Cool tones are best for tasks requiring high levels of concentration
Large areas of yellow, bright green, bright red, or dark brown can have negative effects on workers.
Concerned with managing resources so these resources do not negatively affect the environment.
More companies are becoming "environmentally friendly":
Participate in recycling
Give support to your lower lumbar region of your back to avoid fatigue and stress on the spine.
Use wrist pads to reduce risk of Carpel Tunnel Syndrome.
Tilt seat forward to decrease muscle strain and back pressure and improve circulation.
Use a copyholder to minimize head and eye movement and avoid neck strain.
Elevate your feet to take the strain off the legs and back.
Tilt the monitor so you are looking down into the monitor rather than up.
Place your laptop on a desk and consider getting a separate monitor and keyboard.
If you fly a lot, use the seat tray table in front of you. Keep wrists straight and elbows at 90 degree angle.
Apply desktop computer rules when using a laptop.
To avoid end-of-workday aches, pain, or fatigue, stand up and stretch every twenty minutes for twenty seconds.
Many products are made outside of the U.S.
NAFTA (North American Free Trade Agreement)
Allows companies to move some of its offices or plants to Mexico or Canada
Goods flow freely across U.S. borders
Offers the opportunity to work abroad.
Working abroad is not for everyone.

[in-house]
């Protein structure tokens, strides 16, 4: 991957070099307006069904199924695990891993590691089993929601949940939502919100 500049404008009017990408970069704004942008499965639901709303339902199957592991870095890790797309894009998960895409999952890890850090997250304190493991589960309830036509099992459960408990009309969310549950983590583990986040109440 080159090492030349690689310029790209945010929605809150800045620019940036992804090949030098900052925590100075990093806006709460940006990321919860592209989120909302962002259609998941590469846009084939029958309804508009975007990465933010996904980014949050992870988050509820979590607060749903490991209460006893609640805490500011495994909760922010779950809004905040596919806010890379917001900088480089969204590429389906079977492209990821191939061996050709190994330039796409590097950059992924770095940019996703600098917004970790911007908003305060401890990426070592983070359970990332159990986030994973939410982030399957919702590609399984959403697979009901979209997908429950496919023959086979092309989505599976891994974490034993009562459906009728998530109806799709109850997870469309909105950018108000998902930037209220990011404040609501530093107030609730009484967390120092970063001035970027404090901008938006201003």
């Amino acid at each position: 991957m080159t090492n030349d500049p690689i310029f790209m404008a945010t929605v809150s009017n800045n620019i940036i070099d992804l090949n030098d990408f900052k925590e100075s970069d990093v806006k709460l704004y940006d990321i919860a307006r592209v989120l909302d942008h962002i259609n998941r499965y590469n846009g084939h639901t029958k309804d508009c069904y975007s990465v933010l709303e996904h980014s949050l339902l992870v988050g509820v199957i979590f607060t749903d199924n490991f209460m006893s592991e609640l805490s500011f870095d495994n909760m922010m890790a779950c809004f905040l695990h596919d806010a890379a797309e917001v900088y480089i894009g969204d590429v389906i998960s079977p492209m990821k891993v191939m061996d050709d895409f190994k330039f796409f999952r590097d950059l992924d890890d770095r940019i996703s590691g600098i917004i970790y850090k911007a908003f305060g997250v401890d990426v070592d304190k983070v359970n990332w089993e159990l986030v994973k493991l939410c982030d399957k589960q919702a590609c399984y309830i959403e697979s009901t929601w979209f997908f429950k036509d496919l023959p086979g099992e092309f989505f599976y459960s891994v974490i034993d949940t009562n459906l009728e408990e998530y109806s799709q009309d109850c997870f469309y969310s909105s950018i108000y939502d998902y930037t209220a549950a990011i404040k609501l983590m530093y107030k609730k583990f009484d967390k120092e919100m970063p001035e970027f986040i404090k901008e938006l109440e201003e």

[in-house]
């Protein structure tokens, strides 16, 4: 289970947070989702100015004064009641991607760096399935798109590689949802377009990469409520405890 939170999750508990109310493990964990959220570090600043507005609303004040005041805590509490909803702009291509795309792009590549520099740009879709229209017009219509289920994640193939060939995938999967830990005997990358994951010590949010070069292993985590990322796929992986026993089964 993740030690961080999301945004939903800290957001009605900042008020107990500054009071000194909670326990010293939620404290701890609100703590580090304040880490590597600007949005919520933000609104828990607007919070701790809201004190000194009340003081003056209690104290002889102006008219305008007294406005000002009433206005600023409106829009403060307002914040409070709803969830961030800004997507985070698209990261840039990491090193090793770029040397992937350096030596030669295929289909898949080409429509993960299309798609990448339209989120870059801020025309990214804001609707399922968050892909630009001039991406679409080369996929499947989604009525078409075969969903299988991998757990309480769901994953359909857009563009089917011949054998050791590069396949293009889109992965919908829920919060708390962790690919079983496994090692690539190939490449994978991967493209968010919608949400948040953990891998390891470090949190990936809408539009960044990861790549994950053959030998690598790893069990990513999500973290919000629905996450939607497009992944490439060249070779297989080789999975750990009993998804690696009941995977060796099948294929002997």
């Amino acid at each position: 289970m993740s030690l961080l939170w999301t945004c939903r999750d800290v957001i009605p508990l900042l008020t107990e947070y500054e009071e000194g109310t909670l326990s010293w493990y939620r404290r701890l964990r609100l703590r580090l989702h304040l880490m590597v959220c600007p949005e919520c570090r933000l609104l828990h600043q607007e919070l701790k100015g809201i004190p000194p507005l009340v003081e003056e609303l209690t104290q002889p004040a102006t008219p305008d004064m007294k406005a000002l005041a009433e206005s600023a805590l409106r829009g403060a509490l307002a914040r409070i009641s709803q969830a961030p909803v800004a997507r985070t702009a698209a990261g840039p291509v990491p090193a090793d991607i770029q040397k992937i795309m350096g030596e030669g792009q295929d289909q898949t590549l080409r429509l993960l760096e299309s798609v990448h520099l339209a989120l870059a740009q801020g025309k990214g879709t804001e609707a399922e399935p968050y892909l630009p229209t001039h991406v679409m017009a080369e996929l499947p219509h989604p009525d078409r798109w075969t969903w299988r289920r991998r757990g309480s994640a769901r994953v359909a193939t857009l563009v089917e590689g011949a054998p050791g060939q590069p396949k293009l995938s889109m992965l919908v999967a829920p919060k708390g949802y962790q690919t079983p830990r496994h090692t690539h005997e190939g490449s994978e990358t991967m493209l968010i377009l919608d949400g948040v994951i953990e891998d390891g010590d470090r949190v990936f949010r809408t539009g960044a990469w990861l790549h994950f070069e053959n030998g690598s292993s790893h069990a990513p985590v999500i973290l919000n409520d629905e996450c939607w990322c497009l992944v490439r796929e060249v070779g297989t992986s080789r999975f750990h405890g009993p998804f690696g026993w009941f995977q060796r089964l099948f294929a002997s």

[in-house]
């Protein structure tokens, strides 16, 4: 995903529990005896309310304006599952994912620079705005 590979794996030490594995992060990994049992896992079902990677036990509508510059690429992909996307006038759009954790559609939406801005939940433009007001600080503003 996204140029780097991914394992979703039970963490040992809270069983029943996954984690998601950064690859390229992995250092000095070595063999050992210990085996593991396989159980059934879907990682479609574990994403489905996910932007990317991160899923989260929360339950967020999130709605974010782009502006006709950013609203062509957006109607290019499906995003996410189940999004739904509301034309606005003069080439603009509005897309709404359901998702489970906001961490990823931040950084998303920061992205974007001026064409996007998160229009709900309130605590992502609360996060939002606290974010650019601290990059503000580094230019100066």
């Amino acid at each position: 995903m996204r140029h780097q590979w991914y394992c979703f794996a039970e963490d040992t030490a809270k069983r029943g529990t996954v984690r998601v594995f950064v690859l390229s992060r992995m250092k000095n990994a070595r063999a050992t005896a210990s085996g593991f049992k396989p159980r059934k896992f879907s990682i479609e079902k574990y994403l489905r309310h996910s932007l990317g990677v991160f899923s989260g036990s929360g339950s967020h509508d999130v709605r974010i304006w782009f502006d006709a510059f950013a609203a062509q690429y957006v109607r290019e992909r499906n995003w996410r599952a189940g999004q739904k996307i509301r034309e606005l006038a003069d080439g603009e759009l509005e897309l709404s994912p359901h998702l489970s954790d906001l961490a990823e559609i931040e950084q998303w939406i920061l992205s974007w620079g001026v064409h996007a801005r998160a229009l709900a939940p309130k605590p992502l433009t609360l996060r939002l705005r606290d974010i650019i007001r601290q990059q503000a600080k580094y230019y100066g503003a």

Careful thought and planning should go into making this decision.
Some things to consider:
Am I fluent in more than one language?
Do I really like to travel and consider it exciting?
Do I understand and embrace diversity in other cultures?
Have I researched and visited international centers where I live?
Do I have or have I begun a resume for working overseas?
Do I know how to research countries, work eligibility requirements, customs, regulations, and foreign companies over the internet or at the library?
Have I previously worked on international projects through volunteer work or my college course work?

Routine Functions
Technical Functions
Analytical Functions
Managerial Functions
Interpersonal Functions
12 Tips to be Successful in the Office
Many company's do the following on Day 1 to ensure a good start with new office professionals
International Employment
Are you up for the challenge?
Modular furniture - separate components that can be fitted together in various arrangements to meet the user's needs.
Most important piece of furniture is the CHAIR.
Poorly designed chairs can lead to poor circulation and stress on spine, back and neck
Computer Workstation
Decor
Furniture
Desktop Supplies and Equipment
Ergonomic Tips
Full transcript